Walking through the cemetery we noticed the three major motifs you see on old gravestones in Massachusetts: death's heads, cherubs, and willows and urns. Death's heads are the earliest motif of the three, appearing first in the 1600s. Cherubs appeared by the mid-1700s, while the willow-and-urn motif became popular later in that century. Some historians have argued that the evolution of New England funerary motifs arose from changes in New Englanders' religious views, with the death's head representing the grim Puritan world-view, the cherub a more humanistic approach to religion, and the willow-and-urn a more intellectual one. Others have claimed this is not true and that the motifs just changed with the fashions of the time. Specific motifs lasted longer in some towns than others due to the influence of local stone carvers, and there is quite often chronological overlap between the motifs in the same cemetery. 


The Bradford Burial Ground has a nice assortment of stones engraved with death's heads. There's something morbid but also charming about these stones. Maybe because this motif is frequently used to illustrate books and on Halloween decor I've just gotten used to it. It also is one of those quintessentially New England things, like clam chowder made with cream or old white wooden churches. 

This stone is beautiful and very well-preserved. 

The flowers carved on the side borders contrast with the winged skull. 

This death's head is more abstract than the others and its wings are replaced with flowers.  The stone also has what looks like a typo: "Hear lyes buried...", but spelling was less circumscribed in the early 18th century. 
What looks like another abstract death's head, but without the typo. Is this  even supposed to be a skull or is it a face?


In my mind cherubs are those cute little angels that appear on Valentine's Day cards and in Renaissance paintings. The cherubs in Bradford Burial Ground are definitely not cute. They're actually quite grim. Latin inscriptions (memento mori) appear on the cherub stones, but not on the earlier death's head stones.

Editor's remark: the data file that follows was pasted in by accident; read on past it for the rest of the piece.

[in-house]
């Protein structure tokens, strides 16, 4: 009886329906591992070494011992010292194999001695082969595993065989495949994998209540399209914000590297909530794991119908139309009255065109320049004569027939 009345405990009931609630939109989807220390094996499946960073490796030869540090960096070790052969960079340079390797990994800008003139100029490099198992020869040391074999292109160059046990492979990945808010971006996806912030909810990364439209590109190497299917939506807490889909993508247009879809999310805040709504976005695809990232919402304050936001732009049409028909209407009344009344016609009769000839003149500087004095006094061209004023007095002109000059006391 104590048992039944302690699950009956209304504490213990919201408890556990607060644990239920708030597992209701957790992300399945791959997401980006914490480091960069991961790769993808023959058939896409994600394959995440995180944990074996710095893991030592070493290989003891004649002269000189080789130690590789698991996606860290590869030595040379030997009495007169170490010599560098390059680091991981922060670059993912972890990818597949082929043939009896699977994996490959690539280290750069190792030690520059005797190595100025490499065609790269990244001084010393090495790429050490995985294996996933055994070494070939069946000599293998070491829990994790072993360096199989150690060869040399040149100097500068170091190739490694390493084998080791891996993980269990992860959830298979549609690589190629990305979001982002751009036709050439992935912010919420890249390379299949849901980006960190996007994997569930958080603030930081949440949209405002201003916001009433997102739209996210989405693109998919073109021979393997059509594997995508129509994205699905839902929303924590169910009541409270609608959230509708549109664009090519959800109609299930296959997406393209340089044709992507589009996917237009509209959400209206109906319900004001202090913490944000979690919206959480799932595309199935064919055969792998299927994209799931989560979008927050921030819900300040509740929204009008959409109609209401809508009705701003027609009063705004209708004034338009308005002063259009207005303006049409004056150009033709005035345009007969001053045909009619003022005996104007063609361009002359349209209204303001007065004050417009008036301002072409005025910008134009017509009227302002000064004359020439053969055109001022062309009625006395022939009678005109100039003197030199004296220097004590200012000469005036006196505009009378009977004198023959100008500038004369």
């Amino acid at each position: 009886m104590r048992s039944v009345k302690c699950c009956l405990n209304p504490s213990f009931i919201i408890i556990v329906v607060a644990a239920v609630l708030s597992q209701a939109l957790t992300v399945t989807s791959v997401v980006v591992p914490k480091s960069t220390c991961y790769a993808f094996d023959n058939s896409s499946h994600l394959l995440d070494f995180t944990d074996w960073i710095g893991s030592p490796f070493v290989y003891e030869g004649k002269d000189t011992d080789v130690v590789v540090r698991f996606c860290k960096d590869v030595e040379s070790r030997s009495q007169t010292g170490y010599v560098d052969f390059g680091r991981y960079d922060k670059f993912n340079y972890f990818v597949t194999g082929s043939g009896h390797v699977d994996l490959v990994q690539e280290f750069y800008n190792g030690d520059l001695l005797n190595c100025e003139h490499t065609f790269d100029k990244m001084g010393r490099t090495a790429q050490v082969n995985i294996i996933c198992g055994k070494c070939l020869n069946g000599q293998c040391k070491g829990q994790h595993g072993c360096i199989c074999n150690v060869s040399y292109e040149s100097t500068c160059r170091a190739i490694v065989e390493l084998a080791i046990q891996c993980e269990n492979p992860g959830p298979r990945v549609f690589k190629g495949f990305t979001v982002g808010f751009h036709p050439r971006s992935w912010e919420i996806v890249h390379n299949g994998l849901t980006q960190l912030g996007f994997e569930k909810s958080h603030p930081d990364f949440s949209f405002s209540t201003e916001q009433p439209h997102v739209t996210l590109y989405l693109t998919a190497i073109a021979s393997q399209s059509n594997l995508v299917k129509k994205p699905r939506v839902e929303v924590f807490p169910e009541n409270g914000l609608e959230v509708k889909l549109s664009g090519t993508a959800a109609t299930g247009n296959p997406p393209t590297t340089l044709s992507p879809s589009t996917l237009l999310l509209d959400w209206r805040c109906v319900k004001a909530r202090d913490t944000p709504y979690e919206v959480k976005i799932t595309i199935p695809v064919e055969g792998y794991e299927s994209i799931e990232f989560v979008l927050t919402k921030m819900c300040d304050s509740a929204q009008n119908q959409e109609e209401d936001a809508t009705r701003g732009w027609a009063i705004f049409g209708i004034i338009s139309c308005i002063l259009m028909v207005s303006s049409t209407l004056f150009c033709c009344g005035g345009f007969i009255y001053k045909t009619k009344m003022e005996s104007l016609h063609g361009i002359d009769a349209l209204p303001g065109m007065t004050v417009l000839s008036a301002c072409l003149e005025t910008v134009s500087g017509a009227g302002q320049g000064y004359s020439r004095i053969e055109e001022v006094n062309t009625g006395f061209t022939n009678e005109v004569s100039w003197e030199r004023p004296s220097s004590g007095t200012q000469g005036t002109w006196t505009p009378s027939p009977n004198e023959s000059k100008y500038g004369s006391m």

Similar to the cherubs are these carvings, which are sometimes called "portraits." They aren't supposed to actually look like the person buried under them, but are symbolic representations of a human. Like the cherubs they are somewhat grim and have the Latin "memento mori" under them. 


These stones are less morbid and grim than the earlier stones. They are more melancholy. The willow and urn were symbols of mourning from the ancient Mediterranean and appeared in New England as part of the Classical revival in art and architecture. 

A more ornate carving adorns this stone. 

Although they are more gracious, some of the willow-and-urn stones are inscribed with dire warnings to the living. For example, one stone has this carved on it;

Think blooming youth when this you see
Tho young yet you may die like me
Like you a rosy youth was I
Yet in my youth was called to die

Another stone tells us this:

Think, friends, when you these lines have read